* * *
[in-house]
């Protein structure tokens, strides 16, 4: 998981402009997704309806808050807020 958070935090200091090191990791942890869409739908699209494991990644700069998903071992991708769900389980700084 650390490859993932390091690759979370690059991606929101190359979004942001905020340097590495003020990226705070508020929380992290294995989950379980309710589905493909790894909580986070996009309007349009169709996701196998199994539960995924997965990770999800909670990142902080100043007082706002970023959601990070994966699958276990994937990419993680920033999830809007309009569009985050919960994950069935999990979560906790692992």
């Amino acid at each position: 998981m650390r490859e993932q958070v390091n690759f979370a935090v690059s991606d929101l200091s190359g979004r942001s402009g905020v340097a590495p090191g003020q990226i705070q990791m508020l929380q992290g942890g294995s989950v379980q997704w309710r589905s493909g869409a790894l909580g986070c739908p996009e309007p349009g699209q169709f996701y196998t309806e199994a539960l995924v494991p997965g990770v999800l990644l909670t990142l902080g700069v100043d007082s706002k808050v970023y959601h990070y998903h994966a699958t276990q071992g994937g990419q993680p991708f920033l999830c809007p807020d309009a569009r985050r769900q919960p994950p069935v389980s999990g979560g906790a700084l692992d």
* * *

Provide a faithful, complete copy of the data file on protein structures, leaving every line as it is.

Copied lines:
[in-house]
């Protein structure tokens, strides 16, 4: 998981402009997704309806808050807020 958070935090200091090191990791942890869409739908699209494991990644700069998903071992991708769900389980700084 650390490859993932390091690759979370690059991606929101190359979004942001905020340097590495003020990226705070508020929380992290294995989950379980309710589905493909790894909580986070996009309007349009169709996701196998199994539960995924997965990770999800909670990142902080100043007082706002970023959601990070994966699958276990994937990419993680920033999830809007309009569009985050919960994950069935999990979560906790692992």
């Amino acid at each position: 998981m650390r490859e993932q958070v390091n690759f979370a935090v690059s991606d929101l200091s190359g979004r942001s402009g905020v340097a590495p090191g003020q990226i705070q990791m508020l929380q992290g942890g294995s989950v379980q997704w309710r589905s493909g869409a790894l909580g986070c739908p996009e309007p349009g699209q169709f996701y196998t309806e199994a539960l995924v494991p997965g990770v999800l990644l909670t990142l902080g700069v100043d007082s706002k808050v970023y959601h990070y998903h994966a699958t276990q071992g994937g990419q993680p991708f920033l999830c809007p807020d309009a569009r985050r769900q919960p994950p069935v389980s999990g979560g906790a700084l692992d």